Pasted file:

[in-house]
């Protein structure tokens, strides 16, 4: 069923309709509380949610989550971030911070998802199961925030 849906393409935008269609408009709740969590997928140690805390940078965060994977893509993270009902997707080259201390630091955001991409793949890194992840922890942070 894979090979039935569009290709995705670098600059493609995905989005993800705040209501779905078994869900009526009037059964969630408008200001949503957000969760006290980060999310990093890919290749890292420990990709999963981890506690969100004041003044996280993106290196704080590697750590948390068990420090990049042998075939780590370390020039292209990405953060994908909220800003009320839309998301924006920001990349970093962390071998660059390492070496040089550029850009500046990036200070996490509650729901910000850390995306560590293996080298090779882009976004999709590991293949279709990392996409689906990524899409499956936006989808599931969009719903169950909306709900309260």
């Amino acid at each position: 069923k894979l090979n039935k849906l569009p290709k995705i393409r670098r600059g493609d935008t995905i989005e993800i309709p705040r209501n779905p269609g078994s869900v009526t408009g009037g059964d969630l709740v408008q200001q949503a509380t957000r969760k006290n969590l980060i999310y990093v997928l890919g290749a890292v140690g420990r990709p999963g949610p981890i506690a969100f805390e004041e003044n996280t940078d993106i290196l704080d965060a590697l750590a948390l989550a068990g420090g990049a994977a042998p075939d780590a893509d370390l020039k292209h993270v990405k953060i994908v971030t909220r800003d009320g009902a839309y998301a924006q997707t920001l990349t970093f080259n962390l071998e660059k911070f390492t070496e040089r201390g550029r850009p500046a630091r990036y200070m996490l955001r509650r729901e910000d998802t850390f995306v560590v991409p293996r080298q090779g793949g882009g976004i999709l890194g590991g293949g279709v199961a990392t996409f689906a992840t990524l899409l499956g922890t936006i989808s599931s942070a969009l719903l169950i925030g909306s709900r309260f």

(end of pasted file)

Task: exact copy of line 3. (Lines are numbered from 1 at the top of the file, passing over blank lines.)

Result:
């Amino acid at each position: 069923k894979l090979n039935k849906l569009p290709k995705i393409r670098r600059g493609d935008t995905i989005e993800i309709p705040r209501n779905p269609g078994s869900v009526t408009g009037g059964d969630l709740v408008q200001q949503a509380t957000r969760k006290n969590l980060i999310y990093v997928l890919g290749a890292v140690g420990r990709p999963g949610p981890i506690a969100f805390e004041e003044n996280t940078d993106i290196l704080d965060a590697l750590a948390l989550a068990g420090g990049a994977a042998p075939d780590a893509d370390l020039k292209h993270v990405k953060i994908v971030t909220r800003d009320g009902a839309y998301a924006q997707t920001l990349t970093f080259n962390l071998e660059k911070f390492t070496e040089r201390g550029r850009p500046a630091r990036y200070m996490l955001r509650r729901e910000d998802t850390f995306v560590v991409p293996r080298q090779g793949g882009g976004i999709l890194g590991g293949g279709v199961a990392t996409f689906a992840t990524l899409l499956g922890t936006i989808s599931s942070a969009l719903l169950i925030g909306s709900r309260f």